To ask the Chancellor of the Exchequer what is the current rate of economic growth.
The Autumn Statement forecast growth in 1987 of 4 per cent. I shall be presenting my latest estimate in my Budget next week.
Is it not good news that the 1980s have seen the fastest sustained period of economic growth since the second world war, with considerably faster growth than our European competitors? Does the Chancellor feel that the country has yet fully come to terms with our rise up the international league table from the relegation zone to championship status?
My hon. Friend makes a very good point. Certainly it is the case that during the 1960s and 1970s we had the lowest rate of economic growth of all major European countries, and that during the 1980s we have had the highest. I think that the country has an inkling of this, and that may have accounted, among other things, for the general election result last year. But Opposition Members seem to find it particularly difficult to hoist this on board.
If the Chancellor is right in saying that things are going so very well, why will he not give the National Health Service a better deal?
In the Autumn Statement in November I announced the biggest increase in spending on the National Health Service that had ever been announced for any one year.
Will my right hon. Friend concede that the present growth rate is not sustainable, and, since it is now claimed that he does not have the political support of the Prime Minister for maintaining the pound in the European exchange rate mechanism, will he reintroduce monetary controls?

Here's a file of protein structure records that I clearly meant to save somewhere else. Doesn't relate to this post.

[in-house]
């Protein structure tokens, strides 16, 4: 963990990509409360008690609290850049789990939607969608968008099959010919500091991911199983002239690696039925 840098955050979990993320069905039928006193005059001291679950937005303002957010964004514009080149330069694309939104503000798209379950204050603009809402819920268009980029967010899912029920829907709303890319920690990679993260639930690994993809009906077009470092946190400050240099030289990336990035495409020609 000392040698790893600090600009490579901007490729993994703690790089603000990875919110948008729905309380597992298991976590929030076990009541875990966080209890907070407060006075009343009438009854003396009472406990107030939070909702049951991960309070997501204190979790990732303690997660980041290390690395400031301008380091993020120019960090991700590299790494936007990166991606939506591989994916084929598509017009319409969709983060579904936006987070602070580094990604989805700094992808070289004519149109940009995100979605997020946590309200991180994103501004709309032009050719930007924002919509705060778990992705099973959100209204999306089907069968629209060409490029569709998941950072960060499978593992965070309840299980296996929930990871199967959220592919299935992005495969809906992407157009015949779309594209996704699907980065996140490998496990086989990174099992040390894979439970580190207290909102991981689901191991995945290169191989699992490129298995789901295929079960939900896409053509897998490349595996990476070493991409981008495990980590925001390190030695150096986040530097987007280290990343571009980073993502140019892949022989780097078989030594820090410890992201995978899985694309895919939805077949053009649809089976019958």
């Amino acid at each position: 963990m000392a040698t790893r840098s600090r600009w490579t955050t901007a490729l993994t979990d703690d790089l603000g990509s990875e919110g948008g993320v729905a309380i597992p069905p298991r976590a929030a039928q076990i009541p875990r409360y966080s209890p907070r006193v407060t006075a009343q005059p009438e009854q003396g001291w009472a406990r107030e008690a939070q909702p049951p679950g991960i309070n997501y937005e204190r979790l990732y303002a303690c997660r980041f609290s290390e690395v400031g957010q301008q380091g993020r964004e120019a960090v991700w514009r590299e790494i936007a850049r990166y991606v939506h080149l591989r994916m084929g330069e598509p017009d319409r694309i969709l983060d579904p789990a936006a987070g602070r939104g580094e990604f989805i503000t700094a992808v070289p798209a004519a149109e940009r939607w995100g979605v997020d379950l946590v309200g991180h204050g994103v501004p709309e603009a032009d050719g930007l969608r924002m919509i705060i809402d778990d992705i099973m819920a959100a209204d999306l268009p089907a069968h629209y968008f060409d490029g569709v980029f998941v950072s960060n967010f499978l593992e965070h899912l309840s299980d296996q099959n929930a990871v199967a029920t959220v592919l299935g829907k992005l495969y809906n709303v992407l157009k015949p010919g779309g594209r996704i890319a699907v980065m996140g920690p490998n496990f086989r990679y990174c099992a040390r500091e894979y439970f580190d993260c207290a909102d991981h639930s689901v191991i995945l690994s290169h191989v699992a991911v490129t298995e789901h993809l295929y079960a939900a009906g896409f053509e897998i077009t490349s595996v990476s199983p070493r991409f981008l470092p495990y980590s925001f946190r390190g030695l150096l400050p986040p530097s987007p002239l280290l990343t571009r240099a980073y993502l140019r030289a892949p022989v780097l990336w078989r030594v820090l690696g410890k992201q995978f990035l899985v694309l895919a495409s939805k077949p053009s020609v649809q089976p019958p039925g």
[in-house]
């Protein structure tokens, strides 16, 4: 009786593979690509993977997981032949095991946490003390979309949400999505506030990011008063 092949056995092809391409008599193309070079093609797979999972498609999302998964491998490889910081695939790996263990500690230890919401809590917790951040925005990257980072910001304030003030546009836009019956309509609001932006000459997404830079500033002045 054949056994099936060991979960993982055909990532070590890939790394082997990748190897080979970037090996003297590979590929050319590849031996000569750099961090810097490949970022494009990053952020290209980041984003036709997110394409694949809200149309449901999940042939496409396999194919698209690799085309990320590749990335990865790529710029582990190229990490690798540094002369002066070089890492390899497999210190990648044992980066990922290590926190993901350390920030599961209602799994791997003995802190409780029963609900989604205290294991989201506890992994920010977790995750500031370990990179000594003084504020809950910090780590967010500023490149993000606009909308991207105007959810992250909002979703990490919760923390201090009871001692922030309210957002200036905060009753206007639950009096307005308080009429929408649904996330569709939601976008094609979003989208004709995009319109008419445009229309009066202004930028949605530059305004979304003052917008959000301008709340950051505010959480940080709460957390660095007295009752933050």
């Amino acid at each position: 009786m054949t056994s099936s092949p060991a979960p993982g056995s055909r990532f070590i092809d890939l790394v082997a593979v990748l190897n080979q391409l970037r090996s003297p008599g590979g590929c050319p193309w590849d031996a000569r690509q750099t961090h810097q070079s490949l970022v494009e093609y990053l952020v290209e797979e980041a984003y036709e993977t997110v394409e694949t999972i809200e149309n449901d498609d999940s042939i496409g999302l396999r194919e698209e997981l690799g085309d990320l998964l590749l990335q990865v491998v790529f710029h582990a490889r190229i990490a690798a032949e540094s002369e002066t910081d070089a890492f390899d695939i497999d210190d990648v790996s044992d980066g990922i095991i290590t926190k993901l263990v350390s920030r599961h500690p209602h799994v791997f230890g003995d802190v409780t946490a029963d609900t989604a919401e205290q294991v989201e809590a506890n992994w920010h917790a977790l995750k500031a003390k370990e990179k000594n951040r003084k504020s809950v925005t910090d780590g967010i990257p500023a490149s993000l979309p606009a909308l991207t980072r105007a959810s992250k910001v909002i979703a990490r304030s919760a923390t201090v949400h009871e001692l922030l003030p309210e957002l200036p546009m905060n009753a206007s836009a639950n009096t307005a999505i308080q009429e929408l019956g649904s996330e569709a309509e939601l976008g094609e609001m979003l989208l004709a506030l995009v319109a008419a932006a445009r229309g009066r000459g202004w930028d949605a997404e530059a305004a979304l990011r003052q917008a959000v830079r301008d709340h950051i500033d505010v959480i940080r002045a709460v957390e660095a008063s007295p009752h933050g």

I do not know what my hon. Friend means by monetary controls. It sounds like some kind of socialistic intervention, which I would certainly not endorse.
If the Chancellor is so confident about the prospects for economic growth in the coming year, would he care to reflect on the continuing low level of investment, the worsening balance of trade, the worsening balance of payments and now, it would appear, the pound going into free float against the deutschmark? The Chancellor said very clearly on 10 November that his objective was to keep the rate below Dm 3. He used to be proud of having devised what he called managed floating. Is it not now rather less management and rather more floating?
I stand entirely by what I said at the September meeting of the International Monetary Fund, and there was nothing about Dm 3 there. The Financial Times must have been mistaken on that point. More fundamentally, the hon. Gentleman is wholly mistaken, because what is being shown at the present time is the confidence of the world in the British Government and the economic policy and the economy of this country.
While congratulating my right hon. Friend and the Government on what they have achieved for the economy of our country, and while industry can certainly cope with relatively high interest rates, may I ask whether he is not now a little concerned about the exchange rate, because this may well undermine the competitive position of British industry in the world?
I entirely understand what my hon. Friend is saying. Clearly, we do not want an excessively high exchange rate, but, by the same token, nor are we prepared to see attempted salvation through devaluation, which is espoused by the Opposition, but is the route to higher inflation.